United States District Court, N.D. Illinois, Eastern Division
MEMORANDUM OPINION AND ORDER
MARVIN E. ASPEN, District Judge.
Presently before us is Plaintiffs' motion to remand to state court, pursuant to 28 U.S.C. § 1447(c). Plaintiffs allege that the case should be remanded because their amended complaint presents state law claims only and that a federal court does not have subject matter jurisdiction to hear state taxpayer actions. (Mem. at 5-9.) Defendants Illinois Department of Transportation ("IDOT") and IDOT Secretary Ann L. Schneider argue that the case belongs in federal court because the Illinois Regional Planning Act, which Plaintiffs contend they violated, expressly requires compliance with the Federal-Aid Highway Act by state and local agencies. (Resp. at 1.) Defendants Board of the Chicago Metropolitan Agency for Planning and the MPO Policy Committee filed a joinder in opposition to Plaintiffs' motion to remand, which we hereby grant. (Joinder in Opp. at 1.) For the reasons we discuss below, we grant Plaintiffs' motion to remand.
Plaintiffs' amended complaint challenges the continued development of the proposed Illiana Tollway. (Am. Compl. at 1-2.) They allege violations of the Illinois Regional Planning Act, 70 ILCS 1707/1 et seq., and the Public Private Agreements for the Illiana Expressway Act, 70 ILCS 130/1 et seq., and they seek declaratory judgment under the Illinois Code of Civil procedure, 735 ILCS 5/2-701, and injunctive relief. (Mem. at 2.) According to Plaintiffs, Defendant MPO Policy Committee's approval of the proposed Illiana Tollway, without the required prior approval of the Defendant Chicago Metropolitan Agency for Planning ("CMAP"), was unauthorized, in violation of Section 60(c) of the Illinois Regional Planning Act. ( Id. at 5.) They also contend that Defendants IDOT and Schneider are not legally authorized to spend public funds and otherwise further proceed with the proposed Illiana Tollway. ( Id. )
On April 29, 2014, Judge David B. Atkins in the Circuit Court of Cook County issued an order allowing Plaintiffs to file a count under 735 ILCS 5/11-301 et seq., an Illinois statute that permits taxpayers to bring actions to enjoin State officials' illegal expenditure of public funds. (Mem, Exh. B.) Then, on May 28, 2014, Defendants filed a Notice of Removal asserting federal question jurisdiction. (Notice of Removal ¶ 5.) Thereafter, on June 16, 2014, Plaintiffs filed their motion to remand to state court, arguing that their amended complaint presents state law claims only and that a federal court does not have subject matter jurisdiction to hear state taxpayer actions. (Mem. at 1.)
The party invoking federal jurisdiction bears the burden of establishing its existence, Steel Co. v. Citizens for a Better Env't, 523 U.S. 83, 104, 118 S.Ct. 1003, 1017 (1998). Under 28 U.S.C. § 1441(a), a case may be removed to federal court only if the federal district court has original jurisdiction, pursuant to 28 U.S.C. § 1331, to hear civil actions "arising under" federal law. Original jurisdiction may be established in two ways: (1) if federal law creates the asserted cause of action; (2) if a state law claim necessarily raises a federal issue. Gunn v. Minton, ___ U.S. ___, 133 S.Ct. 1059, 1064-65 (2013); Grable & Sons Metal Prods. v. Darue Eng'g & Mfg., 545 U.S. 308, 312, 125 S.Ct. 2363, 2367 (2005); Franchise Tax Bd. v. Construction Laborers Vacation Trust, 463 U.S. 1, 27-28, 103 S.Ct. 2841, 2856 (1983). Defendants argue that this case falls into the latter category. (Resp. at 5-9.) As the Supreme Court stated in Gunn, this is a "special and small category of cases." Gunn, ___ U.S. ___, 133 S.Ct. at 1065. In these special cases, "federal jurisdiction over a state law claim will lie if a federal issue is: (1) necessarily raised, (2) actually disputed, (3) substantial, and (4) capable of resolution in federal court without disrupting the federal-state balance approved by Congress." Gunn, ___ U.S. ___, 133 S.Ct. at 1065. For the following reasons, we find that Defendants have not met their burden of establishing the first element.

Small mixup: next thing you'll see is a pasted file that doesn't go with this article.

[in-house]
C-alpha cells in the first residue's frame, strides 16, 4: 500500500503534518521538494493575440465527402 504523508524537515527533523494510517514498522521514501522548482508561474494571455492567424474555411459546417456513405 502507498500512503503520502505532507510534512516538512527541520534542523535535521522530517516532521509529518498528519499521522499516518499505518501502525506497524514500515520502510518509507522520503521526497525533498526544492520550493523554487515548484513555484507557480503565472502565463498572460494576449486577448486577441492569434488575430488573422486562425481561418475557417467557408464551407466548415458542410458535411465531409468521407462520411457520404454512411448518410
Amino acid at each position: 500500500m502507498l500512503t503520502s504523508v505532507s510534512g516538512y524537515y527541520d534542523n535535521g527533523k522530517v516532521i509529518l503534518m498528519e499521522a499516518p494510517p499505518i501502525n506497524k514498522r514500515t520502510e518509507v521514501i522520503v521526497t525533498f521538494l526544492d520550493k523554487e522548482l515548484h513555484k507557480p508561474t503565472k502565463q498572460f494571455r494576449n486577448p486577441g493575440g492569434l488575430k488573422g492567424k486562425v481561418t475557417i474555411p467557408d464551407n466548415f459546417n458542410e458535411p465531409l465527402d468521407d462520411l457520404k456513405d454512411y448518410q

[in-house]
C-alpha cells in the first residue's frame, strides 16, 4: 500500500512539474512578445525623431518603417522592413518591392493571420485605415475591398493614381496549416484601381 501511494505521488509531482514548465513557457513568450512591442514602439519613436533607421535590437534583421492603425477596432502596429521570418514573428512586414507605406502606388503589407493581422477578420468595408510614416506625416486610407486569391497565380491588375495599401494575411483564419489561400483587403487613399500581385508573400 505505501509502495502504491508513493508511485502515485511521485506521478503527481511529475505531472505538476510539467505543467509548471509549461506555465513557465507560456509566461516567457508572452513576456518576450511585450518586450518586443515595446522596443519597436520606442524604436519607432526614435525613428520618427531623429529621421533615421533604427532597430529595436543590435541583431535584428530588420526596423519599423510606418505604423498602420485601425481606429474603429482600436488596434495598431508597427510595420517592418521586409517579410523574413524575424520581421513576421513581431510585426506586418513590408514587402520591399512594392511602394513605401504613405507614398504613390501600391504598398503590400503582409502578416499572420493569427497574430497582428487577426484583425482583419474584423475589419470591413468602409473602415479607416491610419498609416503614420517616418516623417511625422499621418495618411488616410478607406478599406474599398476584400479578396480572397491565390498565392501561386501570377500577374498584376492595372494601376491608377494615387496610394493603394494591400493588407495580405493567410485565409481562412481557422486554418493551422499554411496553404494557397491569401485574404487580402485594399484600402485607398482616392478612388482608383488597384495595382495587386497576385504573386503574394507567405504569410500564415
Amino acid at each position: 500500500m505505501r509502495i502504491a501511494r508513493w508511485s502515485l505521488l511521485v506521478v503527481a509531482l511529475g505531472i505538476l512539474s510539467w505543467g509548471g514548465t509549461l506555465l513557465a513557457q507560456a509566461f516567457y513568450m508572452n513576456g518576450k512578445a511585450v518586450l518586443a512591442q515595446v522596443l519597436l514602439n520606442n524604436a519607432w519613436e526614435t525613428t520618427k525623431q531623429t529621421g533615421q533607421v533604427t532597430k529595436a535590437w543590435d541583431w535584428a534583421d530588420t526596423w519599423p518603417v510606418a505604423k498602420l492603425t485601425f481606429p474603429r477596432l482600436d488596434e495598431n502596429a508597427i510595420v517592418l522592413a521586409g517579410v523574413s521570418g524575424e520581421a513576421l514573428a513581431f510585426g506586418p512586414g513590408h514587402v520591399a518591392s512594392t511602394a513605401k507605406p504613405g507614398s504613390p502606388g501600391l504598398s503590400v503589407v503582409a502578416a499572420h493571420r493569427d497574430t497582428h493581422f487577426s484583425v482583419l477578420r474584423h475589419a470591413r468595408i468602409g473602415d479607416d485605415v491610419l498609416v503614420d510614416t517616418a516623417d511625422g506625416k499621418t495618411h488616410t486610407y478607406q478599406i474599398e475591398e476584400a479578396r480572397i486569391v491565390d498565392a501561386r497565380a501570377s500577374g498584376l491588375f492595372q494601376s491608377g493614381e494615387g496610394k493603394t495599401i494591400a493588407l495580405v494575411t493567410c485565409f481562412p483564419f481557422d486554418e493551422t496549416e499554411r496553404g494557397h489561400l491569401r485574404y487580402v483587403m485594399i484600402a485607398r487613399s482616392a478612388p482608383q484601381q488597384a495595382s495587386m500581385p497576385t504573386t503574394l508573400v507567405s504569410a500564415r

Although we agree with Plaintiffs that their amended complaint does not allege that Defendants violated the Federal-Aid Highway Act or any other federal law, (Reply at 5), we must look to determine whether the Illinois Regional Planning Act, 70 ILCS 1707/609(c), "necessarily raises a federal issue." Gunn, ___U.S. ___, 133 S.Ct. at 1065. Defendants argue that "because the Illinois Regional Planning Act expressly requires compliance with the Federal-Aid Highway Act... Plaintiffs' claims present an embedded federal question[.]" (Resp. at 2 (citing Grable & Sons Metal Prods., Inc. 545 U.S. 308 , 125 S.Ct. 2363).) We take a closer look at Plaintiffs' amended complaint.
In their amended complaint, Plaintiffs describe the Federal-Aid Highway Act's requirements that it imposes on projects receiving federal financial assistance. (Am. Compl. ¶ 20.) The amended complaint also addresses how the Illinois Regional Planning Act, through which Illinois has implemented the Federal-Aid Highway Act's requirements, expressly requires compliance with federal law in the obligations it imposes on state and local agencies. ( Id. ¶¶ 23-28.) Lastly, Section 60(c) of the Illinois Regional Planning Act provides that the Defendant CMAP Board "shall develop and adopt a process for making" transportation decisions that are required under federal statutes like the Federal-Aid Highway Act. 70 ILCS 1707/609(c).